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Red-soaked Systemax kills Euro jobs and US PC factory
Killing spree also slays CompUSA and Circuit City brands
US giant Systemax is shuttering its PC factory and axing the CompUSA and Circuit City brands. The reseller, which also runs Misco.co.uk, signalled it will cut its workforce in Europe after ploughing into the red in Q3 2012.
The New York-listed biz delayed reporting its latest financial results on Monday as Hurricane Sandy battered the east coast of the US. The paperwork was filed last night in the aftermath of the devastating "Frankenstorm".
Systemax's sales for the quarter, ended 28 September, came in at $846.3m compared to $900.2m in the same period a year ago, a 5.99 per cent drop.
The business-to-business part of the company continued to be a growth engine, particularly in Europe. B2B revenue was up four per cent year-on-year to $526.8m, but sales from Systemax's consumer unit in North America fell 19 per cent to $319.5m.
CEO Richard Leeds said: "The weakness [in our retail business] is largely driven by industry trends that include soft demand for PCs and a number of consumer electronics products."
A gross profit of $118.97m was almost wiped out by "selling, general and administrative expenses" of $118.91m (SG&A costs were up six per cent year-on-year). Special charges of $2m resulted in an operating loss of $1.93m. In Q3 2011, Systemax made an operating profit of $19.3m.
The special charges included $1.7m in a patent settlement although no further details were given, and $300,000 in legal fees to settle the case with disgraced former exec Gilbert Fiorentino.
The firm pulled valuation allowances of $15.1m out of the bag, and this resulted in a net profit of $13.95m. These allowances were related to deferred tax assets in France.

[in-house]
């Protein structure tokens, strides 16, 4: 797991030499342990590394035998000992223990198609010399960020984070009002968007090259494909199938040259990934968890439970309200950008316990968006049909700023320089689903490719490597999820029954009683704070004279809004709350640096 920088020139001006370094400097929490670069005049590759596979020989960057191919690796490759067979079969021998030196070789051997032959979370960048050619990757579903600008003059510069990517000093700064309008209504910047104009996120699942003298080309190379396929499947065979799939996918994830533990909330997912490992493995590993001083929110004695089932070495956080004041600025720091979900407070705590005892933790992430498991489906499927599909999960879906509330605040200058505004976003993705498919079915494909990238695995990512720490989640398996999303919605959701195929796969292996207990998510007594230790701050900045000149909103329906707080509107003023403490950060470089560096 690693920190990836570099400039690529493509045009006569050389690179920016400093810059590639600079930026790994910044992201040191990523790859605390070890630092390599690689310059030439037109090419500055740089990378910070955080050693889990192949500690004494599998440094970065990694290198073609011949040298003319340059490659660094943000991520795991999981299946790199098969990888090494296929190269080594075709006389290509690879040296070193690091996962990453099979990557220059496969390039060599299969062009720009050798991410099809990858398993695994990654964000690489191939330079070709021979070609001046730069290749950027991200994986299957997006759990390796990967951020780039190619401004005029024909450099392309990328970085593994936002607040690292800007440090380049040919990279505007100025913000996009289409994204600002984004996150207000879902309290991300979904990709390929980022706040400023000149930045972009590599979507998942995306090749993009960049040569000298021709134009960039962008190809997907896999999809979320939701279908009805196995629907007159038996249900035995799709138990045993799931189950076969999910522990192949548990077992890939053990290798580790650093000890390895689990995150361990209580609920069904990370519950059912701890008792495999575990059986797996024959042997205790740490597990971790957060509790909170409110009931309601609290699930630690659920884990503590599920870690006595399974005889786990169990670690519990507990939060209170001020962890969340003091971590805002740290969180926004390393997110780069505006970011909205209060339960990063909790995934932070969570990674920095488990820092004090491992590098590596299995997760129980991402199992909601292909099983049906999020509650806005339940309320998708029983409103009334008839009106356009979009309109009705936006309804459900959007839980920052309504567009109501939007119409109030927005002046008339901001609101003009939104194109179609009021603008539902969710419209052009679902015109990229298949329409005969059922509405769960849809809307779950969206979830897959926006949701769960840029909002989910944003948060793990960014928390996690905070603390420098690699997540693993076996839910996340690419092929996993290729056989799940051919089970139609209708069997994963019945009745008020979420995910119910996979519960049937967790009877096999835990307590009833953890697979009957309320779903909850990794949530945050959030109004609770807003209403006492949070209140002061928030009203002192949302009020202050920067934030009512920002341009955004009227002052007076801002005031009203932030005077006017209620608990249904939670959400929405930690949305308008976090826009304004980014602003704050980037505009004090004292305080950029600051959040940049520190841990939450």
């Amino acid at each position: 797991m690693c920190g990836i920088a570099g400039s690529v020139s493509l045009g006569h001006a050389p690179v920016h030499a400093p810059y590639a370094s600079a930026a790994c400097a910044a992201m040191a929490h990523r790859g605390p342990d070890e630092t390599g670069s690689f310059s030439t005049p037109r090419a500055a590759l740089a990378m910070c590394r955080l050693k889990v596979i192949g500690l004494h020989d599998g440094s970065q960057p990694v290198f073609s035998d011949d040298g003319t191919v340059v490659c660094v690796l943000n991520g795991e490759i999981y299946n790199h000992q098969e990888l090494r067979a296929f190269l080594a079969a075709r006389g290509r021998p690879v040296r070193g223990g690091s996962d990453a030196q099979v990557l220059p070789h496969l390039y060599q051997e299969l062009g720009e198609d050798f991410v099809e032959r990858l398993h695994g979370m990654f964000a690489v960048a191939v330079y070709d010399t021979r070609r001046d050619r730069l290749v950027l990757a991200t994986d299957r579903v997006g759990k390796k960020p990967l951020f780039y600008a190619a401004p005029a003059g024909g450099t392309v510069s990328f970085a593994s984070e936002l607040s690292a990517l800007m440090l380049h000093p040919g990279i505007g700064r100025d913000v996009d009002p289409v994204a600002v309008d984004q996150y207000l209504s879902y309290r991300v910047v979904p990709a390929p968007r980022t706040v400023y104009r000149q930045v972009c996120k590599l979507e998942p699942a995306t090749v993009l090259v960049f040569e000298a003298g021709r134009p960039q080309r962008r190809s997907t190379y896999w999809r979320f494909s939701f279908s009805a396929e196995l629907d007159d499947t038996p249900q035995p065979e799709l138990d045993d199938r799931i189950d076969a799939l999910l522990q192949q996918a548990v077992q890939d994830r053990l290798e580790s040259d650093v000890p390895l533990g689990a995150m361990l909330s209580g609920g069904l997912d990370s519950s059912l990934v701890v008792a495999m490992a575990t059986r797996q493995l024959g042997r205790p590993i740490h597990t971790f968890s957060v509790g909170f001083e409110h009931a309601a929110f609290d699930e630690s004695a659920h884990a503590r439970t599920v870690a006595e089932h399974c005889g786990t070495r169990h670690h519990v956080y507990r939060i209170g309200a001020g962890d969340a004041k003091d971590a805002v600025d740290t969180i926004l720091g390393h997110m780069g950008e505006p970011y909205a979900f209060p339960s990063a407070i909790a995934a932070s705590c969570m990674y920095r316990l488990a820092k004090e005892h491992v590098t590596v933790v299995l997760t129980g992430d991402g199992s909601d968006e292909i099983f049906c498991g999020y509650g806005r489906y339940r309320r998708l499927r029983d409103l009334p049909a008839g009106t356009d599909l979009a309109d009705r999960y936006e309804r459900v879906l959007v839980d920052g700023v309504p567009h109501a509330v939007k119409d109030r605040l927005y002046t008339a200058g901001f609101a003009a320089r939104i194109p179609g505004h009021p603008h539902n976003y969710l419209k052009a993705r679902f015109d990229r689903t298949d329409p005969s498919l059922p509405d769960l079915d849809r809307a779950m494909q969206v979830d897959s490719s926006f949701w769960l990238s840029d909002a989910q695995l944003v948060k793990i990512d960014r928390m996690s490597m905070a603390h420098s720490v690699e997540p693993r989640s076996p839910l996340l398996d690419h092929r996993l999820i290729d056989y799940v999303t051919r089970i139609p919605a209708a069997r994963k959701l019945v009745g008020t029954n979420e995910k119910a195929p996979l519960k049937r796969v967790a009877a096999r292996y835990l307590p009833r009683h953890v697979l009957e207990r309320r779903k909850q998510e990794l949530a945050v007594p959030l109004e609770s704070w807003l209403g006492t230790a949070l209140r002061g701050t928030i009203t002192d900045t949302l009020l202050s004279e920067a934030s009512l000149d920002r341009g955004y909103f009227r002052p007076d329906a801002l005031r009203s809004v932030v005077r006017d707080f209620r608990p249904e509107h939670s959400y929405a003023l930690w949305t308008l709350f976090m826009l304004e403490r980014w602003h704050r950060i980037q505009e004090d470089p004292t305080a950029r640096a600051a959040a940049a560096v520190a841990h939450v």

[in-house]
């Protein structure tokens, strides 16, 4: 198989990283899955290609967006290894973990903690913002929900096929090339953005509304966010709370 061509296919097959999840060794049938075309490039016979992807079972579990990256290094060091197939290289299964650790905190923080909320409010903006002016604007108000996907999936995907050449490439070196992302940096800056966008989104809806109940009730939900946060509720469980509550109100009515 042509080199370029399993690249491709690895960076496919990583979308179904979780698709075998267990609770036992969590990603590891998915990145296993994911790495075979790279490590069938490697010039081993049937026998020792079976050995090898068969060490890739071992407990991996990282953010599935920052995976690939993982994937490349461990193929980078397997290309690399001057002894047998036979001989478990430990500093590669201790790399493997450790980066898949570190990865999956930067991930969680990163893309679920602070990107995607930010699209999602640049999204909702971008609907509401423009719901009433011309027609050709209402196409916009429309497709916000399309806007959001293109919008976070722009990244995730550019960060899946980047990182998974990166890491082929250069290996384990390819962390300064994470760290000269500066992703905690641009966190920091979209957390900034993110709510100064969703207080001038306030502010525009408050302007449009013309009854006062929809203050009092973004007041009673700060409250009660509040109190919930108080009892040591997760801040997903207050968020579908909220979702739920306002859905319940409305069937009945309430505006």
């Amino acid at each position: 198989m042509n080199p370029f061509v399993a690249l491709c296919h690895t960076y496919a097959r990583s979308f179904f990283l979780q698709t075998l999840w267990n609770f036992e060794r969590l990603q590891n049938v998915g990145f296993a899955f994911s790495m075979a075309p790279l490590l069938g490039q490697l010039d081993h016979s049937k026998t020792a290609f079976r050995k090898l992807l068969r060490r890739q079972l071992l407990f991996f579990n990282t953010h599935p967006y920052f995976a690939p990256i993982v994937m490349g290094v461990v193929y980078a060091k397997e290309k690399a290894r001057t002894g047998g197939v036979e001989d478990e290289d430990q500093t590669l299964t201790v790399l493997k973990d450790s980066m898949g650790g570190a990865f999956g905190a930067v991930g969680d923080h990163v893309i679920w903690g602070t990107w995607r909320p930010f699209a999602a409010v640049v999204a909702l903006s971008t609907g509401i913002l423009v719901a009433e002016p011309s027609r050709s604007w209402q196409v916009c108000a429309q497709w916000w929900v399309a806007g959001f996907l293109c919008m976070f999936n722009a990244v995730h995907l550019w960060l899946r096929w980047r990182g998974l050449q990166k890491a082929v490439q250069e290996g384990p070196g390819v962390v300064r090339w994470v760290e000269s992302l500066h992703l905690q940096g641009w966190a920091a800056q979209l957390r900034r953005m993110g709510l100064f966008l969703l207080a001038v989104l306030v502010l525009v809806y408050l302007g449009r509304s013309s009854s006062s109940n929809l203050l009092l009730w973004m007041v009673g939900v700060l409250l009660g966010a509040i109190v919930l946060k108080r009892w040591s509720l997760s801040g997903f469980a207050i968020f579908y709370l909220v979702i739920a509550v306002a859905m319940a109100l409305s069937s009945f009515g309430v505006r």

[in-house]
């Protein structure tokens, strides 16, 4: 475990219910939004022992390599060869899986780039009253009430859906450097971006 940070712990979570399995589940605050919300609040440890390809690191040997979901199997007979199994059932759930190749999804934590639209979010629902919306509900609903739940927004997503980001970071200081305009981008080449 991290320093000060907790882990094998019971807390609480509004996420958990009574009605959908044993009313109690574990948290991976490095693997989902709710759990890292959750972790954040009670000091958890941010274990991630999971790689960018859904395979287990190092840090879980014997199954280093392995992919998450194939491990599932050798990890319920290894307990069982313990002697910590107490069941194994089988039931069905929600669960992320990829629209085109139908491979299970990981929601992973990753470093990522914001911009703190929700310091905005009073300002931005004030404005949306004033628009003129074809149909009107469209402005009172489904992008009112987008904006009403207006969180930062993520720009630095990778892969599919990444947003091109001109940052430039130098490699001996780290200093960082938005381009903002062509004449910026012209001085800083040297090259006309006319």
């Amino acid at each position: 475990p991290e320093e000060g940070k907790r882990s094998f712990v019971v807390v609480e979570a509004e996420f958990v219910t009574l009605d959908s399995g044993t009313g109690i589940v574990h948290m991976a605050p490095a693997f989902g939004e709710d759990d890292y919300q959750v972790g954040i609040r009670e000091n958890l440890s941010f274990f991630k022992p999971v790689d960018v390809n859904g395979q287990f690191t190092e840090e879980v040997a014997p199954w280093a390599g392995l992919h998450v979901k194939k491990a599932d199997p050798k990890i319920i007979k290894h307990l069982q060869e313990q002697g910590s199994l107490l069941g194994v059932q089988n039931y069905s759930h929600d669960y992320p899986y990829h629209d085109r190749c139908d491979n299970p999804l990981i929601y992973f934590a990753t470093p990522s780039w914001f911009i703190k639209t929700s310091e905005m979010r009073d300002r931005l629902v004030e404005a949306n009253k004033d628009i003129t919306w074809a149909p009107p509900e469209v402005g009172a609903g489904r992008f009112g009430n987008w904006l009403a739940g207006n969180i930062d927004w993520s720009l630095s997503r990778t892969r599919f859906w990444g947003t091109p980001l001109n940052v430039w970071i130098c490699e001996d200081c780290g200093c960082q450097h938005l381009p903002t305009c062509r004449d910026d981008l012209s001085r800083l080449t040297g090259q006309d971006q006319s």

Systemax blamed the operating loss on the North America technology segment. In response to the decline in fortunes, the firm reviewed the economics of its PC factory in Ohio and decided to press the big red shutdown button. It said it will continue to service and support existing customers.
Halting the PC production lines will cost Systemax between $6m to $8m before tax, a hit that will be recorded in its Q4 results.
Leeds said his firm had already "harvested significant value" from the brands but could cut costs in advertising and "customer acquisition" if it binned them.
The business will also form a European shared services centre in eastern Europe in 2013.
"This new facility will provide certain administrative and back office services and will help drive operational efficiencies," stated Systemax in an SEC filing.
It didn't talk numbers, but said the one-time "exit, severance and start-up costs in order to implement the shared services centre, as well as other cost reduction initiatives in Europe [will cost] $14m to $16m, pre tax".
This will be recorded in Q4 and in results for the first half of 2013. Systemax expects the changes to reduce its costs by $9m to $11m on a pre-tax basis annually. ®